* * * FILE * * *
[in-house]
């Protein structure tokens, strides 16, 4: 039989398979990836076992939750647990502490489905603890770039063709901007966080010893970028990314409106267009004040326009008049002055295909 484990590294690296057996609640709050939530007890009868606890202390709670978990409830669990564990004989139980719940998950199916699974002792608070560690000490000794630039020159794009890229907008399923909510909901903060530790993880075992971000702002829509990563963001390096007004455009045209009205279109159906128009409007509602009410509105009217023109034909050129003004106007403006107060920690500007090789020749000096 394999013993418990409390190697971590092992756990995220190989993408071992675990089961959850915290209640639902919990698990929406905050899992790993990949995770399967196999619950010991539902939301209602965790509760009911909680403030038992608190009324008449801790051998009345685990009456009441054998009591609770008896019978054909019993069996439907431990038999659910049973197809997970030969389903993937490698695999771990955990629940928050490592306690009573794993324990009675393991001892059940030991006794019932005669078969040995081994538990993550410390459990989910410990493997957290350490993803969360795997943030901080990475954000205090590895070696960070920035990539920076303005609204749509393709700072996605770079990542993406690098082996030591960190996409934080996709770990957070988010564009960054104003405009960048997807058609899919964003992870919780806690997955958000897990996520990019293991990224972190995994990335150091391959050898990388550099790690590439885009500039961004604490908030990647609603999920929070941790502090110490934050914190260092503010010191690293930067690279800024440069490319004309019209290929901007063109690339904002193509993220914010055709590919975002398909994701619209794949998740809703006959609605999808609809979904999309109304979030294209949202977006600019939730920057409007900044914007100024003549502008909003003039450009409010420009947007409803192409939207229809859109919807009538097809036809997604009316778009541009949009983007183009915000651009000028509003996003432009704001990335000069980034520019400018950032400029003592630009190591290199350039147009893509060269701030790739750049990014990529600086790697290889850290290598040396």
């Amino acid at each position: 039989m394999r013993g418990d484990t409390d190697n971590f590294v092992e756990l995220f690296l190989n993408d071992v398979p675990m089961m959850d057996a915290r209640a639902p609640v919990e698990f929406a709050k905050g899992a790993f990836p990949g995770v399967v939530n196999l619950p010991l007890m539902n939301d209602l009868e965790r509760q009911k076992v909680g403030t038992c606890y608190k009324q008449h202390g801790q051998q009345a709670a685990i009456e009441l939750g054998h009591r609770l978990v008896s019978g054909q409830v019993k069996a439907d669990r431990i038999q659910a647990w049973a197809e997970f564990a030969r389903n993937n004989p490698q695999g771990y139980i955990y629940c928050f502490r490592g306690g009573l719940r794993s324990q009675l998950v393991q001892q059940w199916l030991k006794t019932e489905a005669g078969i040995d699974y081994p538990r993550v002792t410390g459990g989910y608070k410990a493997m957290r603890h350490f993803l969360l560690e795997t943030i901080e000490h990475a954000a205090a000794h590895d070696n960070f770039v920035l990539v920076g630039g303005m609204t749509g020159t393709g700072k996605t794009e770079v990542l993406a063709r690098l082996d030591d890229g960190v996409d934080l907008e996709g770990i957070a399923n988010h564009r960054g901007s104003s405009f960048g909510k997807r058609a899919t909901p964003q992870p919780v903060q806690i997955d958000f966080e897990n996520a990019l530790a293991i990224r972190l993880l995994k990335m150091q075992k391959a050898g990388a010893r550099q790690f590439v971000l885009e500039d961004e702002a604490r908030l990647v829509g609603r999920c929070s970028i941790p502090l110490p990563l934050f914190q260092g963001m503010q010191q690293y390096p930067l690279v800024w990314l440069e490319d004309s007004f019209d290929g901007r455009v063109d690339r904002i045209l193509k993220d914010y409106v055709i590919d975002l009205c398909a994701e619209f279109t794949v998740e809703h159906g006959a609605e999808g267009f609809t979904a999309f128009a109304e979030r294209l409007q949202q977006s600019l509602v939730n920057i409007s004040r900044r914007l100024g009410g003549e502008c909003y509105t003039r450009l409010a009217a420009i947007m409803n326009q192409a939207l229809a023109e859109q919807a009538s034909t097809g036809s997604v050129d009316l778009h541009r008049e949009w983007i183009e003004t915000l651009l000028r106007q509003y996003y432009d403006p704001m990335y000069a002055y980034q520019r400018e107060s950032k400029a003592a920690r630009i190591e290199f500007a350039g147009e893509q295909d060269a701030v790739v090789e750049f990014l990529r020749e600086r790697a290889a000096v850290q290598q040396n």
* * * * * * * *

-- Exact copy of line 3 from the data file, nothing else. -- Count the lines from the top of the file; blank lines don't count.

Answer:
């Amino acid at each position: 039989m394999r013993g418990d484990t409390d190697n971590f590294v092992e756990l995220f690296l190989n993408d071992v398979p675990m089961m959850d057996a915290r209640a639902p609640v919990e698990f929406a709050k905050g899992a790993f990836p990949g995770v399967v939530n196999l619950p010991l007890m539902n939301d209602l009868e965790r509760q009911k076992v909680g403030t038992c606890y608190k009324q008449h202390g801790q051998q009345a709670a685990i009456e009441l939750g054998h009591r609770l978990v008896s019978g054909q409830v019993k069996a439907d669990r431990i038999q659910a647990w049973a197809e997970f564990a030969r389903n993937n004989p490698q695999g771990y139980i955990y629940c928050f502490r490592g306690g009573l719940r794993s324990q009675l998950v393991q001892q059940w199916l030991k006794t019932e489905a005669g078969i040995d699974y081994p538990r993550v002792t410390g459990g989910y608070k410990a493997m957290r603890h350490f993803l969360l560690e795997t943030i901080e000490h990475a954000a205090a000794h590895d070696n960070f770039v920035l990539v920076g630039g303005m609204t749509g020159t393709g700072k996605t794009e770079v990542l993406a063709r690098l082996d030591d890229g960190v996409d934080l907008e996709g770990i957070a399923n988010h564009r960054g901007s104003s405009f960048g909510k997807r058609a899919t909901p964003q992870p919780v903060q806690i997955d958000f966080e897990n996520a990019l530790a293991i990224r972190l993880l995994k990335m150091q075992k391959a050898g990388a010893r550099q790690f590439v971000l885009e500039d961004e702002a604490r908030l990647v829509g609603r999920c929070s970028i941790p502090l110490p990563l934050f914190q260092g963001m503010q010191q690293y390096p930067l690279v800024w990314l440069e490319d004309s007004f019209d290929g901007r455009v063109d690339r904002i045209l193509k993220d914010y409106v055709i590919d975002l009205c398909a994701e619209f279109t794949v998740e809703h159906g006959a609605e999808g267009f609809t979904a999309f128009a109304e979030r294209l409007q949202q977006s600019l509602v939730n920057i409007s004040r900044r914007l100024g009410g003549e502008c909003y509105t003039r450009l409010a009217a420009i947007m409803n326009q192409a939207l229809a023109e859109q919807a009538s034909t097809g036809s997604v050129d009316l778009h541009r008049e949009w983007i183009e003004t915000l651009l000028r106007q509003y996003y432009d403006p704001m990335y000069a002055y980034q520019r400018e107060s950032k400029a003592a920690r630009i190591e290199f500007a350039g147009e893509q295909d060269a701030v790739v090789e750049f990014l990529r020749e600086r790697a290889a000096v850290q290598q040396n």